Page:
Playing with light in the studio. Big soft sources.

I once read that Leonardo da Vinci had an interesting technique for lighting subjects for his paintings and portrait studies. He had studio with a big center courtyard and he would place his model in the courtyard and then cover the open space above with white cloth. A huge diffusion modifier placed up and over his subject, covering them completely in soft light from above.

After reading this I started to see variations of this technique used in expansive street scenes in movies. One afternoon I had a friend (above) come by and help me with a few lighting experiments. I was constrained by weather, etc. to shoot indoors and that also played into my need for finding repeatable methods. 

I placed a six foot by six foot diffusion panel on an aluminum frame directly above the model. the rear of the panels ended just behind her head. This allowed for almost all of the six feet of soft light to fall in front of her. Habit moves us to center things and centering the diffusion above her would have wasted half the value of the light. 

I got my tallest light stand and extended it as far up as I could with the light pointing down toward the diffusion surface. My goal was, more or less, complete and even coverage of the scrim but without much spill into the background. My mistake with this particular example was my chickening out about contrast and putting a fill card to bounce light back under her chin, just out of frame. Had I forgone the fill card I think a stronger shadow under the model's nose and chin would have made the portrait much more interesting. This is how I learn though. If everything turned out just right on every try this would be a pretty boring avocation. 

I included a favorite portrait below which was done in my favorite, "go-to" lighting. It shows me the importance of shadow and highlight differentiation. Somehow, this is the way I think portraits look best. But my interest in "Da Vinci" lighting has resurfaced and I'm looking for another model to test out some fine-tuning upon. It's easier to experiment with digital. I don't have to wait for the film to come back to see what I should have done better....


Mark the tog said...

I rather like the light on the first image.

It reminds me of my unwitting success in high school with a photograph of a girl I rather liked. We were outside on an overcast day with about a foot of snow on the ground. I had a 50mm lens on my trusty Pentax H3v set at my usual 5.6 aperture (SS unrecorded or remembered). The soft overhead light coupled with the bounce off the snow rendered her skin a lovely alabaster tone.

She loved the photo but was uninterested in talking to me so that was that.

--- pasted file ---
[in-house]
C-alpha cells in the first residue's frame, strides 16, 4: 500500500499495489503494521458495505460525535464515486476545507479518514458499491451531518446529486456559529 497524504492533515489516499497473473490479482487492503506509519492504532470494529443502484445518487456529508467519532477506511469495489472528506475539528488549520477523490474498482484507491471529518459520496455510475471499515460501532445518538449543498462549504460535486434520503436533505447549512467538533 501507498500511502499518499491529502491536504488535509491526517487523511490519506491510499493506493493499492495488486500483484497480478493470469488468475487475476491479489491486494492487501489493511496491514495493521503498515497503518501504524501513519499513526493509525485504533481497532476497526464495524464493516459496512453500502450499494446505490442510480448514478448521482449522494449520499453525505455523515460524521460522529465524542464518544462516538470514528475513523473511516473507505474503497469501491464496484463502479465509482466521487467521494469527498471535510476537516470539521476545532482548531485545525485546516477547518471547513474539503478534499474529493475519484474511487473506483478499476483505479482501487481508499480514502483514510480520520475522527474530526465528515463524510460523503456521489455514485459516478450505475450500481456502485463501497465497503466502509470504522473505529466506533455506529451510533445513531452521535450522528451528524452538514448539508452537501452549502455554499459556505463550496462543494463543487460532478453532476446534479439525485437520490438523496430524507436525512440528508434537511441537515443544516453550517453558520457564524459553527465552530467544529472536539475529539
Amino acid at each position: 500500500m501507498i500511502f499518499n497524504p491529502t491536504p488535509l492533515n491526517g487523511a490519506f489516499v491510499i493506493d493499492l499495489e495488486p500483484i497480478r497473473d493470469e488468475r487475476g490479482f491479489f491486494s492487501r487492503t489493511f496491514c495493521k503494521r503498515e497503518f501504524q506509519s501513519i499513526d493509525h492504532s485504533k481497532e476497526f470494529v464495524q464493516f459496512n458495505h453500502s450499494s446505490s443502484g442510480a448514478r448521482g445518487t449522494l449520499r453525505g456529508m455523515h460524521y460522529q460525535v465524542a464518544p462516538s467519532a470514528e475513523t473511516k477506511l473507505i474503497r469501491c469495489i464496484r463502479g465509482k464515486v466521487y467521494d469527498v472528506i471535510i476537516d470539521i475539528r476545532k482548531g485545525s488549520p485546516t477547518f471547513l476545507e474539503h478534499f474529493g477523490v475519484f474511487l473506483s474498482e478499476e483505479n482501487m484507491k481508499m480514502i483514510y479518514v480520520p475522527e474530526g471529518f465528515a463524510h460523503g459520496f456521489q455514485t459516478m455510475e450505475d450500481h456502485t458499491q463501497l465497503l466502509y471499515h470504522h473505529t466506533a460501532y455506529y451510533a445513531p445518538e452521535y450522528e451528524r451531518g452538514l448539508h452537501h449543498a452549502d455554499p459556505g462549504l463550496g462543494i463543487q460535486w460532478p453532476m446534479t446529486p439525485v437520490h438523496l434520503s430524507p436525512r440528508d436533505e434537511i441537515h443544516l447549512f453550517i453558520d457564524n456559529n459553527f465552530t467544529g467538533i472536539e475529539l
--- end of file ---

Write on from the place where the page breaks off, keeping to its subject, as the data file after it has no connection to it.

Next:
I wondered for many years why I could not replicate that lighting and it was not until much later that I learned to reverse engineer lighting patterns and actually make light do what I want.

I currently live in the desert where soft light is scarce but have learned a number of ways to make soft happen.

As I am moving to Seattle next month I guess I will have a ton of easy soft light.

Ronman said...

Both are terrific, Kirk. I probably prefer the second, but as Mark says I also like the lighting in the first. Perhaps it's because the model is so striking, but a terrific composition regardless. Lighting design and layout is another rabbit hole, and like so many a very entertaining one to pursue. I enjoy seeing your work because I never mastered it in any measure, but in my early days of photography spent more time playing with various layouts than I did actually shooting photos and portraiture. Anyone and anything not quick enough was fair game. One of the best lighting layouts I ever put together was for a bundle of cigars, all lit and standing vertically on-end. Like that photo, some of my favorite photos are those where I best managed the lighting. It's fun stuff, and very rewarding, perhaps because in some measure you're creating what otherwise would not exist.

Jon Maxim said...

I think you are being to hard on yourself on the first one Kirk. Before reading the post I was immediately entranced by the soft tones and loved the low contrast that just seems to make her skin glow somehow. Also liked the second one. But I keep coming back to the first and feel that the shadows are "just right" for this kind of an almost high-key image. Of course, if that was not the effect you were going for I can understand you would be disappointed. But I'm still blown away.

The other thing that I love is her almost wistful look that is hard to describe. Speaks volumes about the skill of the photographer who managed to coax that look.

Just lovely.

amolitor said...

I happened to be down in one of our on-the-water parks on Prom Night, and the place was infested with glittering gowns and tuxedos, standing in the golden light to be photographed. I wanted very much to have a large scrim that I could rush over with.

My wife informs me that, yes, it would be weird to construct a giant scrim and then lurk in the park on Prom Night. But it would make the pictures so much better.